Hackers are having a field day again.
Major corporations in recent days scrambled to tell customers that personal information had been stolen online from an advertising firm called Epsilon that handles e-mail marketing services for thousands of companies.
I got an my e-mail from Best Buy over the weekend warning that some customer e-mail addresses held by Epsilon had been accessed without permission.
Best Buy said it was assured by Epsilon that the hackers obtained only e-mail addresses. "A rigorous assessment by Epsilon determined that no other information is at risk," Best Buy stated. "We are actively investigating to confirm this."
Why, I feel so much better knowing that Epsilon, the same company lax enough to allow e-mails to be purloined, had conducted "rigorous assessment" and decided no other data had been breached.
The list of major companies that employ Dallas-based Epsilon to handle e-mail marketing services for them is huge. Some companies already have gone public warning customers — ironically, by e-mails — that hackers may now have their name and e-mails and the knowledge of a customer relationship with specific companies.
Let's bring in a voice of reason.
"There's a lot of fear and paranoia out there, and this is an egregious hack, but this is not a 'run for the hills' situation," says Clearwater's Alex Eckelberry, a founder of online security firm Sunbelt Software and now general manager GFI Software's security business unit.
"This is a big black eye for Epsilon and companies that use them," he adds. "The positive aspect is corporations will be more careful about how customer data is handled."
Many consumers now may be confronted with a barrage of fraudulent e-mails that will try to coax more personal information like log-on passwords or, worse, credit card or financial account data or Social Security numbers, from those of us insufficiently suspicious or still uninformed.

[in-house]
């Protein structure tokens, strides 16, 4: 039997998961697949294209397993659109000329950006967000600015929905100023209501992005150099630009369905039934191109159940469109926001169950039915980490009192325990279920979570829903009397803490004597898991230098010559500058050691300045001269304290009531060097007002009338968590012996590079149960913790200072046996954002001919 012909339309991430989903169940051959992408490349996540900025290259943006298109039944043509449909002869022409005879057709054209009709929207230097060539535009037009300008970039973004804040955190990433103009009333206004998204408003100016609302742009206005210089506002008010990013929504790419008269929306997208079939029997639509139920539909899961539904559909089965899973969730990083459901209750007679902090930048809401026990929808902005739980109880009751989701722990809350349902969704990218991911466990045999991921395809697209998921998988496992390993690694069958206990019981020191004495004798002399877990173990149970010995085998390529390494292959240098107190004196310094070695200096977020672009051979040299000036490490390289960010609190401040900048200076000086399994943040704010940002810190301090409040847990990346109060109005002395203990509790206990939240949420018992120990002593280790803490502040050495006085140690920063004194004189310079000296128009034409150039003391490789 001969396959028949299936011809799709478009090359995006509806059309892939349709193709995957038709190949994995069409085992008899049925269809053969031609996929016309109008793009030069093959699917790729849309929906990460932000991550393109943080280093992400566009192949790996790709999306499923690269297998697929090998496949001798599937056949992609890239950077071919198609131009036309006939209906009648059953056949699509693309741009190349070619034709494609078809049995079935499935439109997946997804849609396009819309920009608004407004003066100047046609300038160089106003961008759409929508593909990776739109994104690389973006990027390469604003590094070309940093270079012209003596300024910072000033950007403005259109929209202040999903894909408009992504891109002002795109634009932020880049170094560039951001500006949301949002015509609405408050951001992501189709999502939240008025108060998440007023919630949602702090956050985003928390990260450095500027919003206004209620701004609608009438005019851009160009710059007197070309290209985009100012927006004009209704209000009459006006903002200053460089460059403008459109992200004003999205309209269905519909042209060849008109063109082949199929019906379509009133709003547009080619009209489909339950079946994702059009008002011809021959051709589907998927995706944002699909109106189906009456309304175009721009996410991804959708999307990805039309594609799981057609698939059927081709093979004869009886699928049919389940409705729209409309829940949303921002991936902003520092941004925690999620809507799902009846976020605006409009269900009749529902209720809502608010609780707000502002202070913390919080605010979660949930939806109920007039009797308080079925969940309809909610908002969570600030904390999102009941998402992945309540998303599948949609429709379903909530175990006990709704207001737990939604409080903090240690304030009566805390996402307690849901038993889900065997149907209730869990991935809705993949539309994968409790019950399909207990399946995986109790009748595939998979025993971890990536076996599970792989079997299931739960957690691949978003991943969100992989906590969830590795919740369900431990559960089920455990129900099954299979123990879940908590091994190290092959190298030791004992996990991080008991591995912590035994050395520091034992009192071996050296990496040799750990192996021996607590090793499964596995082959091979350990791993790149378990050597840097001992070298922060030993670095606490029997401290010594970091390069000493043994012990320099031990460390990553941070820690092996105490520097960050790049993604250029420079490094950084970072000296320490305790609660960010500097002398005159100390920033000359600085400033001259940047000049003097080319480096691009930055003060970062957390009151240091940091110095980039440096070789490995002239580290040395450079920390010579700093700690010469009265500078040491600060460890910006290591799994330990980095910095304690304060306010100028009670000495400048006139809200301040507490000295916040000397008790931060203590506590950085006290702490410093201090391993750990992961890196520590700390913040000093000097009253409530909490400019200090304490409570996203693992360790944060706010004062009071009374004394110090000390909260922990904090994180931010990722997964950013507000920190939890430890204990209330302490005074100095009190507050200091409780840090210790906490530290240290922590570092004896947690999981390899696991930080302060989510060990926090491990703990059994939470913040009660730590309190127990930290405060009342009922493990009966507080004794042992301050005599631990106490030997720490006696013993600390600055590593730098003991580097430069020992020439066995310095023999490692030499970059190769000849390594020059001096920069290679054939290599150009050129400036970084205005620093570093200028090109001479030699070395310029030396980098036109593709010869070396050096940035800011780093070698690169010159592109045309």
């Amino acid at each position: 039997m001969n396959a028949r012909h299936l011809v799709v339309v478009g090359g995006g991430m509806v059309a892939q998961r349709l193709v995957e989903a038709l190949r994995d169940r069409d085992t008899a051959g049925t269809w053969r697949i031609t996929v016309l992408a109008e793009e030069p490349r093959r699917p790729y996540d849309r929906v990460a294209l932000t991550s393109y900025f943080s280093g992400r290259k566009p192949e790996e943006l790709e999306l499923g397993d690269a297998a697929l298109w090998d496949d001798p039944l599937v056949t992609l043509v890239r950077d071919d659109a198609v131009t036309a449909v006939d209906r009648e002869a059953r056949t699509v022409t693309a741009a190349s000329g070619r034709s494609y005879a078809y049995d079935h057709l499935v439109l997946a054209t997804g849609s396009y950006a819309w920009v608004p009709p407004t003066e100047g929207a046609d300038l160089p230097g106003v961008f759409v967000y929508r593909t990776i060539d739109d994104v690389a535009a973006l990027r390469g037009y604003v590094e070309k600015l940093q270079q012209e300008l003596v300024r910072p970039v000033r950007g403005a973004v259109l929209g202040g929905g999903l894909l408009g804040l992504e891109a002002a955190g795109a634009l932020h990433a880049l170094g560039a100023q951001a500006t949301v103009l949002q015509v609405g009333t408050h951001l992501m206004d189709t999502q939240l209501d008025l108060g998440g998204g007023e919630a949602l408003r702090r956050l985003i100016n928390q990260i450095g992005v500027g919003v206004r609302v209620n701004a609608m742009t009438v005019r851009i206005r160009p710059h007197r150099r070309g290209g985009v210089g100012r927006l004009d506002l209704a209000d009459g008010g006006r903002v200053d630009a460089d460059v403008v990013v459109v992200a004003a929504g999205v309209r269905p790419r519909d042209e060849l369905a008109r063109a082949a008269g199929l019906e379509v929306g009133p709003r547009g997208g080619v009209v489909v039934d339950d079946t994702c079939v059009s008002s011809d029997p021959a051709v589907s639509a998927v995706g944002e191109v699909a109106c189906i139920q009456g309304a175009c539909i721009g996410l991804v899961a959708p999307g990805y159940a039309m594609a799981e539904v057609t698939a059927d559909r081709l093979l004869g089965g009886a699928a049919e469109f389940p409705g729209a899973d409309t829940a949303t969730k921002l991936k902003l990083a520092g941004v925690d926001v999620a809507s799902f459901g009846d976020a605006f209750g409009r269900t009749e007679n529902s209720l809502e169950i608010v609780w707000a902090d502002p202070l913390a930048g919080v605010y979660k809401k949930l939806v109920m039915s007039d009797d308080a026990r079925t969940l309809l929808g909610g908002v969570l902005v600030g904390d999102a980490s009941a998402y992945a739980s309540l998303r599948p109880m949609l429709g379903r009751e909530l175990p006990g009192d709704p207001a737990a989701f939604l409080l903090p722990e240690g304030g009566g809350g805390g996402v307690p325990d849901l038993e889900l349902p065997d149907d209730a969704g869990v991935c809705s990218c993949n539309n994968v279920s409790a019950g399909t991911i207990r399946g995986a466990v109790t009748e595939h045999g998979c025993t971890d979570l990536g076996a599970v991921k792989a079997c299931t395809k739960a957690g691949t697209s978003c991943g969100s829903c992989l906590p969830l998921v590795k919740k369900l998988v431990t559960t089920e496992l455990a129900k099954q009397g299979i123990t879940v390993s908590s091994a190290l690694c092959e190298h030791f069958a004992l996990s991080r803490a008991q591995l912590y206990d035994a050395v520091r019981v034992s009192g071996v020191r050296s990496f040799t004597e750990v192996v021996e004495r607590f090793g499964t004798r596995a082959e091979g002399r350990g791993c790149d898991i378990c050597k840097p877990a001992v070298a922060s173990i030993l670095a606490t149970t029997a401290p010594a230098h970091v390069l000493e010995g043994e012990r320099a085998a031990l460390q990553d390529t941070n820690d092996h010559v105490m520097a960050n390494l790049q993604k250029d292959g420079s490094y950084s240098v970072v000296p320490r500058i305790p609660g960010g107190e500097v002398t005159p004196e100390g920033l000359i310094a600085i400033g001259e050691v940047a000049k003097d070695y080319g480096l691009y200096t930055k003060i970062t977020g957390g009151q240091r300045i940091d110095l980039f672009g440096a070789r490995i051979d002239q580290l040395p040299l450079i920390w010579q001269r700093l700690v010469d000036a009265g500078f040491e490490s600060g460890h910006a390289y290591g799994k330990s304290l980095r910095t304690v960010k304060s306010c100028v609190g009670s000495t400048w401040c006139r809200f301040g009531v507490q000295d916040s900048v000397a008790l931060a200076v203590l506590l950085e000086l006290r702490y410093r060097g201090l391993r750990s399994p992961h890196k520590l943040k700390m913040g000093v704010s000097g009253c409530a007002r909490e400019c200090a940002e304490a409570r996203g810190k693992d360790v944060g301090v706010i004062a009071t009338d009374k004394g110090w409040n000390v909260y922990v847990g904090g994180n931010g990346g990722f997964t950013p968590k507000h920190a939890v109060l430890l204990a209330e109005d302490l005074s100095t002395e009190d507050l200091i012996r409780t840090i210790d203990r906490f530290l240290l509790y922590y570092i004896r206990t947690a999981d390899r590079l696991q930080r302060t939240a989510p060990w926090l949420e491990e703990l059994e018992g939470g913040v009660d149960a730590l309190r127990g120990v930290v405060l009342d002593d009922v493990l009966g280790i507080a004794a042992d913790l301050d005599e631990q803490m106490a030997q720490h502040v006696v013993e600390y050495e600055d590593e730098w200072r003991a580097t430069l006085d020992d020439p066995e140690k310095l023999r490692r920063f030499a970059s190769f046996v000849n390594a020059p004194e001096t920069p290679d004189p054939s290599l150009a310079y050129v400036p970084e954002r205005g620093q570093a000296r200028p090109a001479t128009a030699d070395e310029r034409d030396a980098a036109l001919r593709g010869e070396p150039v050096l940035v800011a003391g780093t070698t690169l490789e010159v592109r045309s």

On its own, the Epsilon breach would not be of such great concern. But the hack comes only a few years after the Heartland Payment Systems data breach, the largest known incident of its kind, with an estimated 130 million payment cards affected. Tampa's Sweetbay Supermarket also got hacked in 2008, giving up data on 1.6 million Visa, Mastercard and Discover credit cards.
The trick in all this online mess, of course, is that more and more data hacks mean the business community increasingly may find online marketing — a key slice of commerce going forward — grossly undermined by a loss of trust by the general public.
So far, affected companies include major credit card issuers like Chase, Capital One, Citigroup, Barclays Bank and U.S. Bancorp, and retailers like HSN, Verizon, Walgreens, TiVo, Brookstone, L.L. Bean, McKinsey & Co., Marriott International, Ritz-Carlton, Hilton Worldwide, Walt Disney travel subsidiary Disney Destinations and, of course, Best Buy. Even the not-for-profit College Board, which oversees the SATs, warned that hackers may have obtained student e-mail addresses.
The number of companies fessing up will grow.
Epsilon is no puny player. The company bills itself as the "world's largest permission-based e-mail marketer," saying it sends out 40 billion e-mails a year on behalf of 2,500 client corporations. The company is owned by Alliance Data Systems Corp., which describes itself as "a leading provider of loyalty and marketing solutions derived from transaction-rich data."
Maybe it's time these marketers of "transaction rich" information spend more time protecting that data rather than leveraging it.
Robert Trigaux can be reached at email@example.com.